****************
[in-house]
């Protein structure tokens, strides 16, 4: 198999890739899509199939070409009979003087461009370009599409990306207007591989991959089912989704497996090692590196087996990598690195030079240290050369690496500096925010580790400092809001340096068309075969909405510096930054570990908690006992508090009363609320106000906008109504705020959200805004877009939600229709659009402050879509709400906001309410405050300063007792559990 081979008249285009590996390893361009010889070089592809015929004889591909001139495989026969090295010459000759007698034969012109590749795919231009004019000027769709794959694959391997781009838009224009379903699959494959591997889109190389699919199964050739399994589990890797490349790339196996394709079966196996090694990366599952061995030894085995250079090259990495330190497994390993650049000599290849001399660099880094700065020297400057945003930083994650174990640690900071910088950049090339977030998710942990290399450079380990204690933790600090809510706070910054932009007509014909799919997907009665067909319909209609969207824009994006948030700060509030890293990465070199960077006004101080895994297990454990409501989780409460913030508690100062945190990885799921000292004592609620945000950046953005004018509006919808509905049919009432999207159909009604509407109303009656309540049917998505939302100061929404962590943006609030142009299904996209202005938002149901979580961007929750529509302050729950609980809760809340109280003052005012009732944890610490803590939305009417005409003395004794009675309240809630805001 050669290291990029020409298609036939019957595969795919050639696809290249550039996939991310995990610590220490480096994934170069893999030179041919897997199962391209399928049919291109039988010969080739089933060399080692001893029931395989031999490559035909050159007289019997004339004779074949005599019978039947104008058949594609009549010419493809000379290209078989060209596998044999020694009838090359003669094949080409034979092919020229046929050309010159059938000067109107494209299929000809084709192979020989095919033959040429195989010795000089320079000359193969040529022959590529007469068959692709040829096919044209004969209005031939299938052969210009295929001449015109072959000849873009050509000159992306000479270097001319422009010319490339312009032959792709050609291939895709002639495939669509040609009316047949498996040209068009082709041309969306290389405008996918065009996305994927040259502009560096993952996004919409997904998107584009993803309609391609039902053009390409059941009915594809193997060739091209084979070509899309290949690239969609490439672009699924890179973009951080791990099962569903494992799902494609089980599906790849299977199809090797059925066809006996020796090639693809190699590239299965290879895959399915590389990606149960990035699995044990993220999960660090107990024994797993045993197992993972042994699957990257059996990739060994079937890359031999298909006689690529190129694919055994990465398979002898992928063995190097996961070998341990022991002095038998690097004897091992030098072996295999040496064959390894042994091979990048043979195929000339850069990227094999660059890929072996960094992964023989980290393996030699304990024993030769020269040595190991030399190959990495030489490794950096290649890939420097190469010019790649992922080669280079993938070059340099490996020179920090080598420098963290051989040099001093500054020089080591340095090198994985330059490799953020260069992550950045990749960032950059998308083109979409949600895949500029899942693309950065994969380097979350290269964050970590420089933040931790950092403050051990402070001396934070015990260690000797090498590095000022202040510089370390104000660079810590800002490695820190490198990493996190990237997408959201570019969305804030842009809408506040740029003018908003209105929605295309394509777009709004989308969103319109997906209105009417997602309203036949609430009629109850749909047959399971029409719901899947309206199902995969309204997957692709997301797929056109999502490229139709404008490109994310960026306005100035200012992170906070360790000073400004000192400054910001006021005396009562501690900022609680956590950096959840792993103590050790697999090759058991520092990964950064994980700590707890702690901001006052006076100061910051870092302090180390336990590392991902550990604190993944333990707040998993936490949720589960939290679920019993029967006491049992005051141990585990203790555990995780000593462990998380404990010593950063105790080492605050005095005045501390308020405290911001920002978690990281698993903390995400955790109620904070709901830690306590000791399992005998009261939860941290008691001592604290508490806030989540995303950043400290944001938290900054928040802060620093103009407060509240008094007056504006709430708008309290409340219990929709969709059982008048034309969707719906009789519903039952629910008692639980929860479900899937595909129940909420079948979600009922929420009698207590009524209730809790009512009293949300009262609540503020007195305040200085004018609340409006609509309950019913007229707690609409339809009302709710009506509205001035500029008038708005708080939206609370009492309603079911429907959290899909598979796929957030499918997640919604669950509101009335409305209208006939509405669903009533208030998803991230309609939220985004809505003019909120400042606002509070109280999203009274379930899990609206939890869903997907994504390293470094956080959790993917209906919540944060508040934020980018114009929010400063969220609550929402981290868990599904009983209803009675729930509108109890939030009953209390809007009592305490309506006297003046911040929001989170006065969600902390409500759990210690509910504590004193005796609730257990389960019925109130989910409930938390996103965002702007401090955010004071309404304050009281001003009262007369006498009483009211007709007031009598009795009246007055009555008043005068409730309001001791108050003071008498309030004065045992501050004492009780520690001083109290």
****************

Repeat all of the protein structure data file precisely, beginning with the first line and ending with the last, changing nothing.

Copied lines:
[in-house]
């Protein structure tokens, strides 16, 4: 198999890739899509199939070409009979003087461009370009599409990306207007591989991959089912989704497996090692590196087996990598690195030079240290050369690496500096925010580790400092809001340096068309075969909405510096930054570990908690006992508090009363609320106000906008109504705020959200805004877009939600229709659009402050879509709400906001309410405050300063007792559990 081979008249285009590996390893361009010889070089592809015929004889591909001139495989026969090295010459000759007698034969012109590749795919231009004019000027769709794959694959391997781009838009224009379903699959494959591997889109190389699919199964050739399994589990890797490349790339196996394709079966196996090694990366599952061995030894085995250079090259990495330190497994390993650049000599290849001399660099880094700065020297400057945003930083994650174990640690900071910088950049090339977030998710942990290399450079380990204690933790600090809510706070910054932009007509014909799919997907009665067909319909209609969207824009994006948030700060509030890293990465070199960077006004101080895994297990454990409501989780409460913030508690100062945190990885799921000292004592609620945000950046953005004018509006919808509905049919009432999207159909009604509407109303009656309540049917998505939302100061929404962590943006609030142009299904996209202005938002149901979580961007929750529509302050729950609980809760809340109280003052005012009732944890610490803590939305009417005409003395004794009675309240809630805001 050669290291990029020409298609036939019957595969795919050639696809290249550039996939991310995990610590220490480096994934170069893999030179041919897997199962391209399928049919291109039988010969080739089933060399080692001893029931395989031999490559035909050159007289019997004339004779074949005599019978039947104008058949594609009549010419493809000379290209078989060209596998044999020694009838090359003669094949080409034979092919020229046929050309010159059938000067109107494209299929000809084709192979020989095919033959040429195989010795000089320079000359193969040529022959590529007469068959692709040829096919044209004969209005031939299938052969210009295929001449015109072959000849873009050509000159992306000479270097001319422009010319490339312009032959792709050609291939895709002639495939669509040609009316047949498996040209068009082709041309969306290389405008996918065009996305994927040259502009560096993952996004919409997904998107584009993803309609391609039902053009390409059941009915594809193997060739091209084979070509899309290949690239969609490439672009699924890179973009951080791990099962569903494992799902494609089980599906790849299977199809090797059925066809006996020796090639693809190699590239299965290879895959399915590389990606149960990035699995044990993220999960660090107990024994797993045993197992993972042994699957990257059996990739060994079937890359031999298909006689690529190129694919055994990465398979002898992928063995190097996961070998341990022991002095038998690097004897091992030098072996295999040496064959390894042994091979990048043979195929000339850069990227094999660059890929072996960094992964023989980290393996030699304990024993030769020269040595190991030399190959990495030489490794950096290649890939420097190469010019790649992922080669280079993938070059340099490996020179920090080598420098963290051989040099001093500054020089080591340095090198994985330059490799953020260069992550950045990749960032950059998308083109979409949600895949500029899942693309950065994969380097979350290269964050970590420089933040931790950092403050051990402070001396934070015990260690000797090498590095000022202040510089370390104000660079810590800002490695820190490198990493996190990237997408959201570019969305804030842009809408506040740029003018908003209105929605295309394509777009709004989308969103319109997906209105009417997602309203036949609430009629109850749909047959399971029409719901899947309206199902995969309204997957692709997301797929056109999502490229139709404008490109994310960026306005100035200012992170906070360790000073400004000192400054910001006021005396009562501690900022609680956590950096959840792993103590050790697999090759058991520092990964950064994980700590707890702690901001006052006076100061910051870092302090180390336990590392991902550990604190993944333990707040998993936490949720589960939290679920019993029967006491049992005051141990585990203790555990995780000593462990998380404990010593950063105790080492605050005095005045501390308020405290911001920002978690990281698993903390995400955790109620904070709901830690306590000791399992005998009261939860941290008691001592604290508490806030989540995303950043400290944001938290900054928040802060620093103009407060509240008094007056504006709430708008309290409340219990929709969709059982008048034309969707719906009789519903039952629910008692639980929860479900899937595909129940909420079948979600009922929420009698207590009524209730809790009512009293949300009262609540503020007195305040200085004018609340409006609509309950019913007229707690609409339809009302709710009506509205001035500029008038708005708080939206609370009492309603079911429907959290899909598979796929957030499918997640919604669950509101009335409305209208006939509405669903009533208030998803991230309609939220985004809505003019909120400042606002509070109280999203009274379930899990609206939890869903997907994504390293470094956080959790993917209906919540944060508040934020980018114009929010400063969220609550929402981290868990599904009983209803009675729930509108109890939030009953209390809007009592305490309506006297003046911040929001989170006065969600902390409500759990210690509910504590004193005796609730257990389960019925109130989910409930938390996103965002702007401090955010004071309404304050009281001003009262007369006498009483009211007709007031009598009795009246007055009555008043005068409730309001001791108050003071008498309030004065045992501050004492009780520690001083109290």